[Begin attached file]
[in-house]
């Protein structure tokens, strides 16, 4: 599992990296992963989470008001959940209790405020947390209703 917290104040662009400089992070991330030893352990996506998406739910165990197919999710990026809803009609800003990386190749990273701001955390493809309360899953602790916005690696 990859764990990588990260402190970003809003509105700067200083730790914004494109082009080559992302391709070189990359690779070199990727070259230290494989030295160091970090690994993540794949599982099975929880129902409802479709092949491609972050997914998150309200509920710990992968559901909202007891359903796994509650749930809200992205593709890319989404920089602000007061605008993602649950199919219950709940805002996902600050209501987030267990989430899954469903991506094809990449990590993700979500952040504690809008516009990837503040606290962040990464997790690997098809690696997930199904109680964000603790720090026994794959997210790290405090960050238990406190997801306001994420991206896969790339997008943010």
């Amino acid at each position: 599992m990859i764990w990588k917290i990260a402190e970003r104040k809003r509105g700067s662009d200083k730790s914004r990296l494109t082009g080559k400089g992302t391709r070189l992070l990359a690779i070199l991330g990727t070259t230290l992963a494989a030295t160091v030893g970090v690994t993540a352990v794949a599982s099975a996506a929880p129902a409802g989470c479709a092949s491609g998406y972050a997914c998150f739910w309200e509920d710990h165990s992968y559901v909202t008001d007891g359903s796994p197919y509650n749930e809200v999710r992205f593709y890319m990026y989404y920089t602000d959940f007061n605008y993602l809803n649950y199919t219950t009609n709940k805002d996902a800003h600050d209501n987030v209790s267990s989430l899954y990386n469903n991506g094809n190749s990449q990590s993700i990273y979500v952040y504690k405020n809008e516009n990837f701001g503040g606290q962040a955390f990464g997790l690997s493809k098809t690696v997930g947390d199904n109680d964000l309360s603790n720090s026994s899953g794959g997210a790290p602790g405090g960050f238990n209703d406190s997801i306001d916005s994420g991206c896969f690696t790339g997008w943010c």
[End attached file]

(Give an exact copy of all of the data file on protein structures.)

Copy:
[in-house]
């Protein structure tokens, strides 16, 4: 599992990296992963989470008001959940209790405020947390209703 917290104040662009400089992070991330030893352990996506998406739910165990197919999710990026809803009609800003990386190749990273701001955390493809309360899953602790916005690696 990859764990990588990260402190970003809003509105700067200083730790914004494109082009080559992302391709070189990359690779070199990727070259230290494989030295160091970090690994993540794949599982099975929880129902409802479709092949491609972050997914998150309200509920710990992968559901909202007891359903796994509650749930809200992205593709890319989404920089602000007061605008993602649950199919219950709940805002996902600050209501987030267990989430899954469903991506094809990449990590993700979500952040504690809008516009990837503040606290962040990464997790690997098809690696997930199904109680964000603790720090026994794959997210790290405090960050238990406190997801306001994420991206896969790339997008943010």
């Amino acid at each position: 599992m990859i764990w990588k917290i990260a402190e970003r104040k809003r509105g700067s662009d200083k730790s914004r990296l494109t082009g080559k400089g992302t391709r070189l992070l990359a690779i070199l991330g990727t070259t230290l992963a494989a030295t160091v030893g970090v690994t993540a352990v794949a599982s099975a996506a929880p129902a409802g989470c479709a092949s491609g998406y972050a997914c998150f739910w309200e509920d710990h165990s992968y559901v909202t008001d007891g359903s796994p197919y509650n749930e809200v999710r992205f593709y890319m990026y989404y920089t602000d959940f007061n605008y993602l809803n649950y199919t219950t009609n709940k805002d996902a800003h600050d209501n987030v209790s267990s989430l899954y990386n469903n991506g094809n190749s990449q990590s993700i990273y979500v952040y504690k405020n809008e516009n990837f701001g503040g606290q962040a955390f990464g997790l690997s493809k098809t690696v997930g947390d199904n109680d964000l309360s603790n720090s026994s899953g794959g997210a790290p602790g405090g960050f238990n209703d406190s997801i306001d916005s994420g991206c896969f690696t790339g997008w943010c």